While there are hundreds of exercises to choose from to achieve this goal, you only really need one to get a good result – the video below shows exactly what you should do to strengthen your gluteals and take some pressure off that overworked piriformis.

It may take you a fairly long time to correct a muscle imbalance like this – we’re talking about 2-3 months – but the results should be long-lasting (and you’ll also benefit from relief from knee pain and other hip problems too).

 

Another option is to find pain relief through the use of a TENS machine. TENS machines are small electrical units that pass a current through a muscle and stimulate it to release positive endorphins and allow the muscle to relax.

Below are two great options for sciatica pain relief:

#1 – TENSCare Perfect TENS Pain Relief Machine

This TENS machine for sciatica has 8 preset programs so you don’t need to “tune it” yourself – just pick a setting and off you go! There is an option to purchase a ‘Value Pack’ which includes spare pads which I would definitely recommend.

Click HERE to view the TENSCare Perfect TENS Pain Relief Machine

Click HERE to view the TENSCare Perfect TENS Pain Relief Machine on Amazon US (closest match)

 

#2 – TPN 200 Plus TENS Machine

A super-simple yet sleek design, this TENS machine is perfect for those who want a highly effective model and are confident with using a TENS machine for sciatica pain relief. This unit doesn’t have a fancy display, so you can customize the settings to best suit your needs, tweaking and changing the frequency until you find one that works best for you.

Click HERE to view the TPN 200 Plus TENS Machine

Click HERE to view the TPN 200 Plus TENS Machine on Amazon US (closest match)

 

Thinking of buying a TENS machine for sciatica relief? Click HERE to view our top 10 TENS machines for sciatica in 2020. 


For Runners and Athletes

Runners and athletes will probably also benefit from the strengthening exercise above, but more advanced athletes may be better assessed by a professional who can work out the muscle imbalances causing your particular problem.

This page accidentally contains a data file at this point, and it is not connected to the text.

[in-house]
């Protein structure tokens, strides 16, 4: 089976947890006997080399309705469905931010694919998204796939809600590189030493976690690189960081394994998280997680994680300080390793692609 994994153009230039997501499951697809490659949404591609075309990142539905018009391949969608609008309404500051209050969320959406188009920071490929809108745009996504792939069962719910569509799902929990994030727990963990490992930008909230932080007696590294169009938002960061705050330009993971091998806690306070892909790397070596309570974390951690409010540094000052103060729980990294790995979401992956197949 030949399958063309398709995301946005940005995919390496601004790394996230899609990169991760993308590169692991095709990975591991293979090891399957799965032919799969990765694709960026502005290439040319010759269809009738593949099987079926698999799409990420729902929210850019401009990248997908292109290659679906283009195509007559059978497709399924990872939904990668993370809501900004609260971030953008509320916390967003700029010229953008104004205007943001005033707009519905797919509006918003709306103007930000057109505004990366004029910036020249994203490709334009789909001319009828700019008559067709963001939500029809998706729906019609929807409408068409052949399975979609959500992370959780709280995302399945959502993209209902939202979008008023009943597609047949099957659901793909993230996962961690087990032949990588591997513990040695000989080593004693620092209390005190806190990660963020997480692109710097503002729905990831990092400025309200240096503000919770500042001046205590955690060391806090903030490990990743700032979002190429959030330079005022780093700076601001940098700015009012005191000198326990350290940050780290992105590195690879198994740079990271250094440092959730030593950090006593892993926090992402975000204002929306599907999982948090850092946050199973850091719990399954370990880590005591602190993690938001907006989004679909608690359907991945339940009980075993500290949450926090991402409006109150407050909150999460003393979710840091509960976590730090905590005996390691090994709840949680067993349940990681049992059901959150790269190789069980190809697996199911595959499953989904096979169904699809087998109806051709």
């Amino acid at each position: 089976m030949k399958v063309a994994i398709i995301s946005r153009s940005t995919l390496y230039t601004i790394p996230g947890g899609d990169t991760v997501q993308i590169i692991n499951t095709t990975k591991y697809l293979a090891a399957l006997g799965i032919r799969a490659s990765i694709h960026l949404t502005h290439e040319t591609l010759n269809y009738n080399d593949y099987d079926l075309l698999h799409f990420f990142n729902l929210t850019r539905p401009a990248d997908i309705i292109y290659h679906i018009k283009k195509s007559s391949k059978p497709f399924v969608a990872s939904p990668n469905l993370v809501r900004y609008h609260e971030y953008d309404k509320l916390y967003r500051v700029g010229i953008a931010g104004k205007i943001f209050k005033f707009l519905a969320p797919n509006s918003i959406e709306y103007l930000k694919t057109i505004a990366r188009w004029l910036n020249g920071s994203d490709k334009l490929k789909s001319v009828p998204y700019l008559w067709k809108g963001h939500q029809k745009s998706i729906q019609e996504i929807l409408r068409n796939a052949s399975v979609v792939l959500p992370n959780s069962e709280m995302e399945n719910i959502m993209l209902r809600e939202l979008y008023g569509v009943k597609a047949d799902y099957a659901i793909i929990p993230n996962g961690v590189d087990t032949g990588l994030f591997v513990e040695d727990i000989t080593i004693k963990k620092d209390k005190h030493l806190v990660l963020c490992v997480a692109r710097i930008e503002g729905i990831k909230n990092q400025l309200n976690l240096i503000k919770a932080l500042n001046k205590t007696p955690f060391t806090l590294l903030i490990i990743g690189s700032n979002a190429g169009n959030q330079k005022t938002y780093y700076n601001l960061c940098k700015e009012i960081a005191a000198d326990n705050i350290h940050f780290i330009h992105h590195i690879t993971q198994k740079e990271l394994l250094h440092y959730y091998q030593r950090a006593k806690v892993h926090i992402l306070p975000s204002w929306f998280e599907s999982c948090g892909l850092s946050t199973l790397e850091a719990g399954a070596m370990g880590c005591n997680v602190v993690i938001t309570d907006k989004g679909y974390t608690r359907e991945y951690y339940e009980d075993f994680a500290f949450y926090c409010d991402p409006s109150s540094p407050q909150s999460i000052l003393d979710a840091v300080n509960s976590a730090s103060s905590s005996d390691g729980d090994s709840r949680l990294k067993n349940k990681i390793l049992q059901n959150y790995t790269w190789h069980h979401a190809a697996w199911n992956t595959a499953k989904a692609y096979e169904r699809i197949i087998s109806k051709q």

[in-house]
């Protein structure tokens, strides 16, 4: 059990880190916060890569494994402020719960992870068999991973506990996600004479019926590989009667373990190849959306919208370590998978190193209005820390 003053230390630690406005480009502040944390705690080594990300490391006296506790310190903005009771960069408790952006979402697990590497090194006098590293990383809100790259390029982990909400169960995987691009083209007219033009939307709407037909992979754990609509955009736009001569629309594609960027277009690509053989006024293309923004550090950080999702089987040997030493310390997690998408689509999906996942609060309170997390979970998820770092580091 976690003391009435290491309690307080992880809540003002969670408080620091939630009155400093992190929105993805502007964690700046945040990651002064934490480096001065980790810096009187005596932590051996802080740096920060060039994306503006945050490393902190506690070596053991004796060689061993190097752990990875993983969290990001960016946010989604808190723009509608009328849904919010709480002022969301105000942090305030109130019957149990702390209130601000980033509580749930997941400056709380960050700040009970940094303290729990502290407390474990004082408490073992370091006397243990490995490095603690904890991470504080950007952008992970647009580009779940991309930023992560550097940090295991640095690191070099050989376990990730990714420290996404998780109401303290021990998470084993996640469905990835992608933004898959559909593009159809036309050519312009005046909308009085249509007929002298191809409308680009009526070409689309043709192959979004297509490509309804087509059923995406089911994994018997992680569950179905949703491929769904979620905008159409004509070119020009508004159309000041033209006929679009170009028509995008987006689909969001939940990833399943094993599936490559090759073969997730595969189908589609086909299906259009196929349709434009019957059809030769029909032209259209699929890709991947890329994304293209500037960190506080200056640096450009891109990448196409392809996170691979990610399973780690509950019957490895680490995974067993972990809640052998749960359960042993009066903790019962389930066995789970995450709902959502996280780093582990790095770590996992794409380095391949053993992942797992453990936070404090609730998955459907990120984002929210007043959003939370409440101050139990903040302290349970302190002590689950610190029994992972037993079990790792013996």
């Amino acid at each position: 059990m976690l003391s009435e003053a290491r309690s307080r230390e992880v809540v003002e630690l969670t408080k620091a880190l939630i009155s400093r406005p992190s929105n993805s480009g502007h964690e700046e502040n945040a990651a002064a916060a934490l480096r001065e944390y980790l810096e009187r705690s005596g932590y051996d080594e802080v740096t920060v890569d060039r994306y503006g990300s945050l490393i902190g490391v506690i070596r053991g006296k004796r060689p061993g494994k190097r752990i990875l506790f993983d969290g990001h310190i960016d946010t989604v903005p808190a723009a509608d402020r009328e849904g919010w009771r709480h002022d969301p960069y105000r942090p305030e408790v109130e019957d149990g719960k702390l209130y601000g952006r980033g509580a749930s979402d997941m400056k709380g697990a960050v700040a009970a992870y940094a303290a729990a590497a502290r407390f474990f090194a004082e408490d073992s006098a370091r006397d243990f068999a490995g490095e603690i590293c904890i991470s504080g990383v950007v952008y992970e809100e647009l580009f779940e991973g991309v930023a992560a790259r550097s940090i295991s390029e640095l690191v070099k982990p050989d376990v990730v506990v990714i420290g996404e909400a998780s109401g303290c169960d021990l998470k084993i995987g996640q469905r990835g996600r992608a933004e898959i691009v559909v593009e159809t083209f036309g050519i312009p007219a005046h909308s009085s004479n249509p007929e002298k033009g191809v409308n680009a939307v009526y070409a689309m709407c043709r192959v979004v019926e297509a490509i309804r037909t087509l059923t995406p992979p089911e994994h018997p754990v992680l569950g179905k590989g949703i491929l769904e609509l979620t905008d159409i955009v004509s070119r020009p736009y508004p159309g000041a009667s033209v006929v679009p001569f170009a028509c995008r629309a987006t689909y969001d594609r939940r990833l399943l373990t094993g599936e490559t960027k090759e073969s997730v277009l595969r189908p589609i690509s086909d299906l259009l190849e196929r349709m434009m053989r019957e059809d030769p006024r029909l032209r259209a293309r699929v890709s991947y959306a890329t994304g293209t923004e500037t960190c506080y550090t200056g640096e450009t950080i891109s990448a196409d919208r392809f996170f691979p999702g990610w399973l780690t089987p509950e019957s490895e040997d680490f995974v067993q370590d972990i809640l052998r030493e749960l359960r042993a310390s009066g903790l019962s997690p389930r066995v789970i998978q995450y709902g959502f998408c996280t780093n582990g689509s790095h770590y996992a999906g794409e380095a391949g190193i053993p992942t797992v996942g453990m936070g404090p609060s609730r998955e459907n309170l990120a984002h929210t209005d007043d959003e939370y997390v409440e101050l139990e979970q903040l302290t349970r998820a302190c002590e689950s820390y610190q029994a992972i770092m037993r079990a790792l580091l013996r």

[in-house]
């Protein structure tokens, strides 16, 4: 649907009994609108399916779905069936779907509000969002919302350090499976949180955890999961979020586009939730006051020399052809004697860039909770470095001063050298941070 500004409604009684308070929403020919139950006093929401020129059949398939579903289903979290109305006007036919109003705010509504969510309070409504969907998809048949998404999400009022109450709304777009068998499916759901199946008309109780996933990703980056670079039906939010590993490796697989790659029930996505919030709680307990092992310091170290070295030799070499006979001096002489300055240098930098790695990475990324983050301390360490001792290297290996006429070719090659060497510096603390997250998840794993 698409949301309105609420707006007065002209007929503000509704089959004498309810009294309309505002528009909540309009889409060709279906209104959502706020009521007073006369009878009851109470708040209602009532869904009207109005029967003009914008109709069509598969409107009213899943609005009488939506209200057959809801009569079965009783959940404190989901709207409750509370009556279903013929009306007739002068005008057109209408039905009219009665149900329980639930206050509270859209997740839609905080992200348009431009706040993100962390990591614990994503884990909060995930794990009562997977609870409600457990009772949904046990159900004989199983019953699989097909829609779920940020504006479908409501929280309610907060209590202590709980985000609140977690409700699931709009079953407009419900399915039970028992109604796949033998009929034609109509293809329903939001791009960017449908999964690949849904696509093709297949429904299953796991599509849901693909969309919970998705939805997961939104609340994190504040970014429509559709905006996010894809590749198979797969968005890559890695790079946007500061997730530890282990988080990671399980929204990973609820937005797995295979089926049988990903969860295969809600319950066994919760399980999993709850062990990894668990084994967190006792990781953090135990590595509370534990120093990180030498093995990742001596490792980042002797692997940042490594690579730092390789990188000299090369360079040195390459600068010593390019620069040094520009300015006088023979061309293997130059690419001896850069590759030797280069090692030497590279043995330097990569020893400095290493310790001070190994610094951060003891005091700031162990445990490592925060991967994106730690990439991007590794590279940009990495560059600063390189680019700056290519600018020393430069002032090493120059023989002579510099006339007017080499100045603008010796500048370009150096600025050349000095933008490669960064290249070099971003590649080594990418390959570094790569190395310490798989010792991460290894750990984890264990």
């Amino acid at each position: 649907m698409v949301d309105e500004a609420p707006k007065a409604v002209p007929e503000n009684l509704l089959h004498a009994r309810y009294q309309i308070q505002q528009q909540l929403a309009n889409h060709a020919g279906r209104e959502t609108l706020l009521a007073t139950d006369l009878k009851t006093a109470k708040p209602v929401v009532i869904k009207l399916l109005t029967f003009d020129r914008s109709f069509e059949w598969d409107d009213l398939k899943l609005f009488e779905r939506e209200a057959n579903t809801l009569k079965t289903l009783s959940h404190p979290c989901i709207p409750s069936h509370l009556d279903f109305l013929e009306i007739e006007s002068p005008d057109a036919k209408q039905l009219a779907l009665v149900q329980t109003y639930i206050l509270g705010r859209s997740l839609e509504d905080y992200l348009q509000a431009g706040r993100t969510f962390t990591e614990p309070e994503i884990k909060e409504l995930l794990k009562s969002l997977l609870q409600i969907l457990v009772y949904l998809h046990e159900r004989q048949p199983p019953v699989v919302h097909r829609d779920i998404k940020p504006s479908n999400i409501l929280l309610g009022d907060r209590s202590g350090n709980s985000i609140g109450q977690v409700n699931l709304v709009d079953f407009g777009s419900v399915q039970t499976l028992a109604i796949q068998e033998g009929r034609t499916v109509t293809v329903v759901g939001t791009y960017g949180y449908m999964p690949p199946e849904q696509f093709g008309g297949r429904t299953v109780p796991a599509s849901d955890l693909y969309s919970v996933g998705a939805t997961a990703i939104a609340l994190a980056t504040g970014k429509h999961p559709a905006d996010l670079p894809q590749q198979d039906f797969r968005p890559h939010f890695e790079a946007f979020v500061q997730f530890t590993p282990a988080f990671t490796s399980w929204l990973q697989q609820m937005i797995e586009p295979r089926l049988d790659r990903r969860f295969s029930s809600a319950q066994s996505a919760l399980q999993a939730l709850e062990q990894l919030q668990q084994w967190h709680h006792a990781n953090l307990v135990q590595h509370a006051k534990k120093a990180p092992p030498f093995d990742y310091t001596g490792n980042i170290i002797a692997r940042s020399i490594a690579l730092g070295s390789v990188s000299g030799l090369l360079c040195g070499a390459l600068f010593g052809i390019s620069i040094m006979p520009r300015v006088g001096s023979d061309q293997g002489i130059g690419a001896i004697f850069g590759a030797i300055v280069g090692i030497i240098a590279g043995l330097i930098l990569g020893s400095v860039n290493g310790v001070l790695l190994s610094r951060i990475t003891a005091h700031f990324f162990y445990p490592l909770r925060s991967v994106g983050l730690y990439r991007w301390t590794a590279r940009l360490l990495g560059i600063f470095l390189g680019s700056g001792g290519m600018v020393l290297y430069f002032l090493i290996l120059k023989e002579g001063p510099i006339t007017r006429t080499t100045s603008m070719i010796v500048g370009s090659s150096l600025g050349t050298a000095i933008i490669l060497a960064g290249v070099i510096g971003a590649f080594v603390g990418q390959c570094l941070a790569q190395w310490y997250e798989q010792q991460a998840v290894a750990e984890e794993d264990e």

In athletes, muscle imbalances can be very subtle, but because their activity is usually repetitive and performed over a long time, the repetition brings out problems over the long-term if left unchecked.

A note of caution: From my experience, runners and athletes LOVE to “release” muscles and “trigger point” painful areas!

For this reason, the piriformis syndrome exercises to avoid for runners and athletes are heavy foam rolling and intense stretching of the piriformis.

Here’s why:

When you insist on pummeling a tight piriformis with a foam roller or even a golf ball, if you are too rough then it can cause the muscle to tighten up even further.

This video below is a great example of a method that is likely to IRRITATE a piriformis and could make your symptoms WORSE:

What’s more, where the sciatic nerve sits in the buttock is actually quite close to the surface of your skin. If you pummel and massage that area, you risk directly irritating the sciatic nerve even further, leading to worse symptoms than before.

The same is true of stretching. When you aggressively stretch a painful area, you often increase the compression on the nerve and worsen your symptoms.